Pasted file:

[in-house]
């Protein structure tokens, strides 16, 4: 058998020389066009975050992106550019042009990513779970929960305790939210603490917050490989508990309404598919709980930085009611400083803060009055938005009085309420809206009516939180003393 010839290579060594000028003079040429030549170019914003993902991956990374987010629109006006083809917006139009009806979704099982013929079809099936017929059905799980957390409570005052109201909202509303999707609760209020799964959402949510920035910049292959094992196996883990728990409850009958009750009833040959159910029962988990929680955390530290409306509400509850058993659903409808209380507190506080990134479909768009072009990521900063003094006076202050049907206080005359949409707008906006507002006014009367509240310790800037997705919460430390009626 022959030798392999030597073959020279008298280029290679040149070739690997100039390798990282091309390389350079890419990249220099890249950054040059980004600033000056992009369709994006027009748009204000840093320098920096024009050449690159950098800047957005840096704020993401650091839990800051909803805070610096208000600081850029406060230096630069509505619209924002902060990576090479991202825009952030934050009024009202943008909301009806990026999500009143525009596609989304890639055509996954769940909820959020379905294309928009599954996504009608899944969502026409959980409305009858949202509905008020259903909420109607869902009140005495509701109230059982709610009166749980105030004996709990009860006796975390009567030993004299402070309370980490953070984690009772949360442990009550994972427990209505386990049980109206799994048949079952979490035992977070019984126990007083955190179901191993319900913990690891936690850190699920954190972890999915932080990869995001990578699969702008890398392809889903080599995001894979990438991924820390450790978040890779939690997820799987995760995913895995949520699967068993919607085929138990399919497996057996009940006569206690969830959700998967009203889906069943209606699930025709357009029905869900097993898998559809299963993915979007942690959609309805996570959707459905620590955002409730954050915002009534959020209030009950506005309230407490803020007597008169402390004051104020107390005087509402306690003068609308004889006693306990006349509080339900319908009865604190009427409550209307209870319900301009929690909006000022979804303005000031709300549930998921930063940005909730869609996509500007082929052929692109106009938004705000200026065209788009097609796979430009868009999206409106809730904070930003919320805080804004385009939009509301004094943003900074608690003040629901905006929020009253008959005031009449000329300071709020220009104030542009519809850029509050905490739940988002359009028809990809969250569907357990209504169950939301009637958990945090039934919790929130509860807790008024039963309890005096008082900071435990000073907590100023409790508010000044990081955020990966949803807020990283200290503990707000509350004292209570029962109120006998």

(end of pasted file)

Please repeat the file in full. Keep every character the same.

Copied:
[in-house]
């Protein structure tokens, strides 16, 4: 058998020389066009975050992106550019042009990513779970929960305790939210603490917050490989508990309404598919709980930085009611400083803060009055938005009085309420809206009516939180003393 010839290579060594000028003079040429030549170019914003993902991956990374987010629109006006083809917006139009009806979704099982013929079809099936017929059905799980957390409570005052109201909202509303999707609760209020799964959402949510920035910049292959094992196996883990728990409850009958009750009833040959159910029962988990929680955390530290409306509400509850058993659903409808209380507190506080990134479909768009072009990521900063003094006076202050049907206080005359949409707008906006507002006014009367509240310790800037997705919460430390009626 022959030798392999030597073959020279008298280029290679040149070739690997100039390798990282091309390389350079890419990249220099890249950054040059980004600033000056992009369709994006027009748009204000840093320098920096024009050449690159950098800047957005840096704020993401650091839990800051909803805070610096208000600081850029406060230096630069509505619209924002902060990576090479991202825009952030934050009024009202943008909301009806990026999500009143525009596609989304890639055509996954769940909820959020379905294309928009599954996504009608899944969502026409959980409305009858949202509905008020259903909420109607869902009140005495509701109230059982709610009166749980105030004996709990009860006796975390009567030993004299402070309370980490953070984690009772949360442990009550994972427990209505386990049980109206799994048949079952979490035992977070019984126990007083955190179901191993319900913990690891936690850190699920954190972890999915932080990869995001990578699969702008890398392809889903080599995001894979990438991924820390450790978040890779939690997820799987995760995913895995949520699967068993919607085929138990399919497996057996009940006569206690969830959700998967009203889906069943209606699930025709357009029905869900097993898998559809299963993915979007942690959609309805996570959707459905620590955002409730954050915002009534959020209030009950506005309230407490803020007597008169402390004051104020107390005087509402306690003068609308004889006693306990006349509080339900319908009865604190009427409550209307209870319900301009929690909006000022979804303005000031709300549930998921930063940005909730869609996509500007082929052929692109106009938004705000200026065209788009097609796979430009868009999206409106809730904070930003919320805080804004385009939009509301004094943003900074608690003040629901905006929020009253008959005031009449000329300071709020220009104030542009519809850029509050905490739940988002359009028809990809969250569907357990209504169950939301009637958990945090039934919790929130509860807790008024039963309890005096008082900071435990000073907590100023409790508010000044990081955020990966949803807020990283200290503990707000509350004292209570029962109120006998």